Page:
Writing a custom Action

Actions are at the core of Adventure Creator. An Action is designed to perform a specific task, and Actions chained together in an ActionList can form Cutscenes, Interactions, and any logic sequence in a game.

While Adventure Creator includes more than 50 "official" Actions, it's possible to extend the toolkit further by writing custom Actions, which are useful when we need to perform tasks outside the scope of a traditional adventure.

In this tutorial, we'll write an Action that can enable or disable gravity to any GameObject's Rigidbody component. Note that this tutorial is not a guide to scripting: just one on writing custom code that can be used by Adventure Creator.

Each Action is contained within it's own script file. Rather than writing a new script from scratch, we can use the included template file as a basis. Within your asset folder, look for the script ActionTemplate.cs, found in AdventureCreator -> Scripts -> ActionList.

Duplicate the file, and rename the copy ActionGravity. The Console window will display an error, but this will disappear once we edit the script. But first, move the new script file to a new folder, where all your custom Actions are to be stored.

Open the script file. To remove the Console error, we just have to rename the class name and constructor. Do this by replacing the two instances of ActionTemplate with ActionGravity. They should appear on lines 23 and 29. Save the script, and let Unity import it. The Console error will disappear.

On lines 32 to 34, we can give the action a category, a title, and a description. Change them to read:

category = ActionCategory.Object;
title = "Change gravity";
description = "Enables or disables a Rigidbody's gravity checkbox.";

We want this Action's GUI to have two fields: which GameObject to affect, and whether to turn the gravity on or off. Declare the following two public variables above the constructor, from line 27:

public GameObject objectToAffect;
public bool newGravityState;

NOTE: These variables must be public so that they can be serialized (saved) properly by Unity.

The Action's GUI is written in the ShowGUI function. From line 72, write the following code to expose the two variables in the editor:

objectToAffect = (GameObject) EditorGUILayout.ObjectField ("GameObject to affect:", objectToAffect, typeof (GameObject), true);
newGravityState = EditorGUILayout.Toggle ("New gravity state:", newGravityState);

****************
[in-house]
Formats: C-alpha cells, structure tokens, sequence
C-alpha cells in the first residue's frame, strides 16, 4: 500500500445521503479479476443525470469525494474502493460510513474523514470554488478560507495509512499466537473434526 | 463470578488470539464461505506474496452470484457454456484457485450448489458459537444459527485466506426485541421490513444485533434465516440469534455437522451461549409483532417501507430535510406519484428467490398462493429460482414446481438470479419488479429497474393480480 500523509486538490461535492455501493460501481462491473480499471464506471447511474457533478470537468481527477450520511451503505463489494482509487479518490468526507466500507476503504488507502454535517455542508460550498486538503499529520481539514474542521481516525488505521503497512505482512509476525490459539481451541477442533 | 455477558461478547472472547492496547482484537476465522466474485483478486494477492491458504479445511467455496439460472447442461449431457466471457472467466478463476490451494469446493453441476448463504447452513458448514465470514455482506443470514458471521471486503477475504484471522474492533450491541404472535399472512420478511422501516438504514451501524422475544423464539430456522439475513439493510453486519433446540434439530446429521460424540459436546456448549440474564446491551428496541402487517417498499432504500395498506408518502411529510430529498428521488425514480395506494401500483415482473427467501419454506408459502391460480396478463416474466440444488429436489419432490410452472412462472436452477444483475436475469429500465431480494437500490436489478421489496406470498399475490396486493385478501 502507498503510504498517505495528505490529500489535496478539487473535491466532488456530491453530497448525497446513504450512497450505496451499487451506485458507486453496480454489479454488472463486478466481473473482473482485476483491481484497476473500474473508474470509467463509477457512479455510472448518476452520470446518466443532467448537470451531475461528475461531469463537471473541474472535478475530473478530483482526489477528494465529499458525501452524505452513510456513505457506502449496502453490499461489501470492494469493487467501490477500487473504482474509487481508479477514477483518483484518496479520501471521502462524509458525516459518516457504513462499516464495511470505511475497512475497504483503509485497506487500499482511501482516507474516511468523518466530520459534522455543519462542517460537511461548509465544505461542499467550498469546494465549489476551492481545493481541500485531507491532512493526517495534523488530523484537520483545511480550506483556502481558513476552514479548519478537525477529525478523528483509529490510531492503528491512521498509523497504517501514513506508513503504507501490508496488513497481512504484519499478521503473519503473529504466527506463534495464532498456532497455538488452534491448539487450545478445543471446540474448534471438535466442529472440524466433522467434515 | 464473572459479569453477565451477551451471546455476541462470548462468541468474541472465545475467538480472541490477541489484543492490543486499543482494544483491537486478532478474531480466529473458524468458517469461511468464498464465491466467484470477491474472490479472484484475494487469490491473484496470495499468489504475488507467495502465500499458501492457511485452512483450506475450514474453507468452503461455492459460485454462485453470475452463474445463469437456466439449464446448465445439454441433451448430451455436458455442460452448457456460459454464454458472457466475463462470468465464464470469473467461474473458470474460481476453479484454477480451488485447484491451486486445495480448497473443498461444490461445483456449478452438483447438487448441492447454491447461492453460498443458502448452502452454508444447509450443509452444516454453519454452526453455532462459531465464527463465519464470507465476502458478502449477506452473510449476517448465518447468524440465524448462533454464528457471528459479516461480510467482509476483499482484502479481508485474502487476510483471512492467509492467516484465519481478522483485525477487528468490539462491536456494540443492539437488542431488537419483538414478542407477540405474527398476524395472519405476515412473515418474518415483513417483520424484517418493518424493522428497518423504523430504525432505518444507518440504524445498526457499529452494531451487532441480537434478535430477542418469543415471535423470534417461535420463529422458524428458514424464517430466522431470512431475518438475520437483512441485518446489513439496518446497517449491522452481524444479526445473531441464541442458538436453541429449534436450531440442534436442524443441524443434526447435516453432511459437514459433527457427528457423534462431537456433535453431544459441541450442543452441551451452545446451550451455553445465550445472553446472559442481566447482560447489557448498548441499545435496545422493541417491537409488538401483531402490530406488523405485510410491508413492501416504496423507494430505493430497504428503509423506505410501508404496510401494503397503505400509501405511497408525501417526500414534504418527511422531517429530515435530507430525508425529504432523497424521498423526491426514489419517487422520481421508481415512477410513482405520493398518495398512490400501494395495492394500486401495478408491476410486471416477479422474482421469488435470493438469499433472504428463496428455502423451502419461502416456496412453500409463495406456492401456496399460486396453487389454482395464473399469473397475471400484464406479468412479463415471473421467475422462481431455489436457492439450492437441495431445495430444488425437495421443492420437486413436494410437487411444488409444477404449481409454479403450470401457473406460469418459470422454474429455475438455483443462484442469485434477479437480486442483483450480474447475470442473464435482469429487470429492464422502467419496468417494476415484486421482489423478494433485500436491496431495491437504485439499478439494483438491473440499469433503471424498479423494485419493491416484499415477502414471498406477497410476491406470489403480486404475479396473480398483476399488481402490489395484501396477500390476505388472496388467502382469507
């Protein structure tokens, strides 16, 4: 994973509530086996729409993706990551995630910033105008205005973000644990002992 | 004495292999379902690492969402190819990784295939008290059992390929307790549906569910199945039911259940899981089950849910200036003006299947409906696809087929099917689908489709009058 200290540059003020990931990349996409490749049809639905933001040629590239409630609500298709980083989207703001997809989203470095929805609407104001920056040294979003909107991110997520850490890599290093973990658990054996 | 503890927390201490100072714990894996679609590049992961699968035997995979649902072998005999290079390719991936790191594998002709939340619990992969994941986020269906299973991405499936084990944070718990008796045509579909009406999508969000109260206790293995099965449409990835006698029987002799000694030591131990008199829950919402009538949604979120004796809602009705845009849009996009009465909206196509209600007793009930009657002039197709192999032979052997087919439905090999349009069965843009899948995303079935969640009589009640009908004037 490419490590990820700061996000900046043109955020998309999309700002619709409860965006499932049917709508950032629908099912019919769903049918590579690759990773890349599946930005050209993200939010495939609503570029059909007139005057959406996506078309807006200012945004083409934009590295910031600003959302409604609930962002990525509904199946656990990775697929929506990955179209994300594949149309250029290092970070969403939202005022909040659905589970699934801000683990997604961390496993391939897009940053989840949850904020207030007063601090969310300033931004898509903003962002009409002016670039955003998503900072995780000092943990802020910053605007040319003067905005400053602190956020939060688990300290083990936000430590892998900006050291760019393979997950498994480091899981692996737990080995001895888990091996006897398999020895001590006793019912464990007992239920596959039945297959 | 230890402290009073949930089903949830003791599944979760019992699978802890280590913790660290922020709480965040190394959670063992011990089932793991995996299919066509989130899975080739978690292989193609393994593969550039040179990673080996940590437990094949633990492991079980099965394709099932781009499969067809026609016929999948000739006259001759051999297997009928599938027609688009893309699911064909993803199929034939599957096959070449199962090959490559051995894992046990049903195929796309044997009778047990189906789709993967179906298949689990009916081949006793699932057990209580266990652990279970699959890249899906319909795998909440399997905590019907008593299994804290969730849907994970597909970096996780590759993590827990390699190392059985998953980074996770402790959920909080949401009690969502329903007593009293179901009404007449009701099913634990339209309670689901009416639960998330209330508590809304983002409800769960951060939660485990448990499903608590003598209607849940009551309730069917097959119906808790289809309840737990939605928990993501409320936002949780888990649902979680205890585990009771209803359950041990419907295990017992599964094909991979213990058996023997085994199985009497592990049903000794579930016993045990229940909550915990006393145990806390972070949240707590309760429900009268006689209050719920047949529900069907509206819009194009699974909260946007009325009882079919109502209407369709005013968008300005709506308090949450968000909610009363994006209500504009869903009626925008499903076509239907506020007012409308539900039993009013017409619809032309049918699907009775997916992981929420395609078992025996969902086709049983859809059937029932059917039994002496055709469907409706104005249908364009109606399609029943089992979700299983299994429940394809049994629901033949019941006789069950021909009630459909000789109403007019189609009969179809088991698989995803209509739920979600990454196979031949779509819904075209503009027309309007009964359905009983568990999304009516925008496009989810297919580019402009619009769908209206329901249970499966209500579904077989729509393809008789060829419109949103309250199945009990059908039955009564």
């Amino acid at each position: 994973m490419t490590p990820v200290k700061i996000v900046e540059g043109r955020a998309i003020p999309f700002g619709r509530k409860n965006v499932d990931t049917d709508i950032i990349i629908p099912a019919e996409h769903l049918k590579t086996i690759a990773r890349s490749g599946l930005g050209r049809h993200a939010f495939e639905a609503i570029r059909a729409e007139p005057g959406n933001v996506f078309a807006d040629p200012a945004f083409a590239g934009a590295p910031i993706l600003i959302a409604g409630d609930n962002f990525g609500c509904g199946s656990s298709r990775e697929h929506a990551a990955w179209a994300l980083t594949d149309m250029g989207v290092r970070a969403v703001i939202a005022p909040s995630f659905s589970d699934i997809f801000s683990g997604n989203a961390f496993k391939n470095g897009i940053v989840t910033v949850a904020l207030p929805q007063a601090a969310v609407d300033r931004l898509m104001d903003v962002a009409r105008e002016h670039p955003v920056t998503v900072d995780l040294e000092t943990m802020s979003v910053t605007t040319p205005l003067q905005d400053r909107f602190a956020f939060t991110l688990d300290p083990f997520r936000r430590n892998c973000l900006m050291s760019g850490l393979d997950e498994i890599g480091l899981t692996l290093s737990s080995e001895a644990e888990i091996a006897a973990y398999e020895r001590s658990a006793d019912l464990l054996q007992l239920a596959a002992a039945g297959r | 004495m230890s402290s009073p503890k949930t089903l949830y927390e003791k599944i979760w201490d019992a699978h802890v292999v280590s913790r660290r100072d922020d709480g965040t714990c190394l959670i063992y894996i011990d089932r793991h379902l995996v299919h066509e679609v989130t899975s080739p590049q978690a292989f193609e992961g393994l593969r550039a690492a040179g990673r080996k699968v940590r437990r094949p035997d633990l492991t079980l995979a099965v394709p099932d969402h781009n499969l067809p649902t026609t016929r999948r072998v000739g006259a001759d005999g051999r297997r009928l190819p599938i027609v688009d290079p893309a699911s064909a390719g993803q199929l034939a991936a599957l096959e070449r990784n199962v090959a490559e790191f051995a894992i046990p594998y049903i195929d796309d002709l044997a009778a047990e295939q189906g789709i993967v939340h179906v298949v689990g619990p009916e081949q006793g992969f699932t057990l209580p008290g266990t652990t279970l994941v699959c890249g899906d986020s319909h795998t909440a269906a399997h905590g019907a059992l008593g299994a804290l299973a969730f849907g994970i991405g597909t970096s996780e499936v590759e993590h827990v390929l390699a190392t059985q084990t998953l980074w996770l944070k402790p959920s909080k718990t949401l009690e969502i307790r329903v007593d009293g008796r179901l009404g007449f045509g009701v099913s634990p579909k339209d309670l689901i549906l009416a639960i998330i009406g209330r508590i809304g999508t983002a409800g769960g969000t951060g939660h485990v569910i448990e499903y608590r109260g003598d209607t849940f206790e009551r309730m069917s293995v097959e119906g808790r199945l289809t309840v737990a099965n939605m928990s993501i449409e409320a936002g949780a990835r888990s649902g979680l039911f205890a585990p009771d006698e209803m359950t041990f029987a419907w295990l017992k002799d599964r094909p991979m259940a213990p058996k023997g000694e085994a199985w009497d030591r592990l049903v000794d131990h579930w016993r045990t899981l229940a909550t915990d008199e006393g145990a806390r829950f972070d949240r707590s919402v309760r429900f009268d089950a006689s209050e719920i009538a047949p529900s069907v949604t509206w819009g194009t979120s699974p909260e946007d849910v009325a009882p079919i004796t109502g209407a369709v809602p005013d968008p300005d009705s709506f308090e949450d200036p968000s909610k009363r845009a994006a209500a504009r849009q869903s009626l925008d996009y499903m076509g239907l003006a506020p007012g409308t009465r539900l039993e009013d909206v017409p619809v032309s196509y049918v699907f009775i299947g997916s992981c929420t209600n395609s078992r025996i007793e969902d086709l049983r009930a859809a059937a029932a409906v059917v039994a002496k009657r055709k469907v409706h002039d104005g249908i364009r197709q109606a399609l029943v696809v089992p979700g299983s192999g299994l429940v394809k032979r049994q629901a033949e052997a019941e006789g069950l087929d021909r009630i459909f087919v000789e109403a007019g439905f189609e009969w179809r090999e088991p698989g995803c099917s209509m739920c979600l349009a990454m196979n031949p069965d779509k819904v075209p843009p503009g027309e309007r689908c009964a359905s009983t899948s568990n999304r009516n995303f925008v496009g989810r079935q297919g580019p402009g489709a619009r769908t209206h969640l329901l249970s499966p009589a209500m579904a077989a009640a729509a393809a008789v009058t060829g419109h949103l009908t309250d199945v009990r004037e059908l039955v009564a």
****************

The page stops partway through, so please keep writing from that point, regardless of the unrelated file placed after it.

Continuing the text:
We can get the Action's header within the Inspector to alter as we change these values, so that we can see what the Action will do by incorporating the variables into the SetLabel function. This function returns a string, so modify the function, beginning line 79, to read:

public override string SetLabel ()
{
  // Return a string used to describe the specific action's job.
  if (objectToAffect)
  {
    return (" (" + objectToAffect.name + " - " + newGravityState.ToString () + ")");
  }
  return "";
}

IMPORTANT NOTE: The ShowGUI and SetLabel functions will only work inside UNITY_EDITOR define directives. If not, you will have troubles when building your game. These will already be correct inside the ActionTemplate template file, but you will need to add conditional statements if you are writing an Action from scratch, i.e.:

#if UNITY_EDITOR

// ShowGUI and SetLabel functions go here

#endif

Lastly, we'll write the code that performs the gravity change when the Action is run. This is done within the Run function. This function returns a float, which will tell Adventure Creator how long to wait before anything else occurs. If zero is returned, the system will continue on. Since this Action will make an instantaneous change, we will do this. Modify the function to read the following:

override public float Run ()
{
  if (objectToAffect && objectToAffect.GetComponent ())
  {
    objectToAffect.GetComponent ().useGravity = newGravityState;
  }
  return 0f;
}

Our custom Action is now ready to be incorporated into Adventure Creator with the others. In the Game Editor window, find the Actions Manager. Note that this step cannot be performed if our game's platform is set to Web player. If it is, choose to another platform, such as PC, Mac & Linux Standalone temporarily.

We need to tell the system where our custom Action is stored. Within the Custom Action scripts panel, click Set directory.

Navigate to your custom Action's directory and click Choose. You should now see your custom Action listed amongst the others.

And the Action is now able to be created in all ActionLists:

"Adventure Creator" and this website are copyright Chris Burton, ICEBOX Studios

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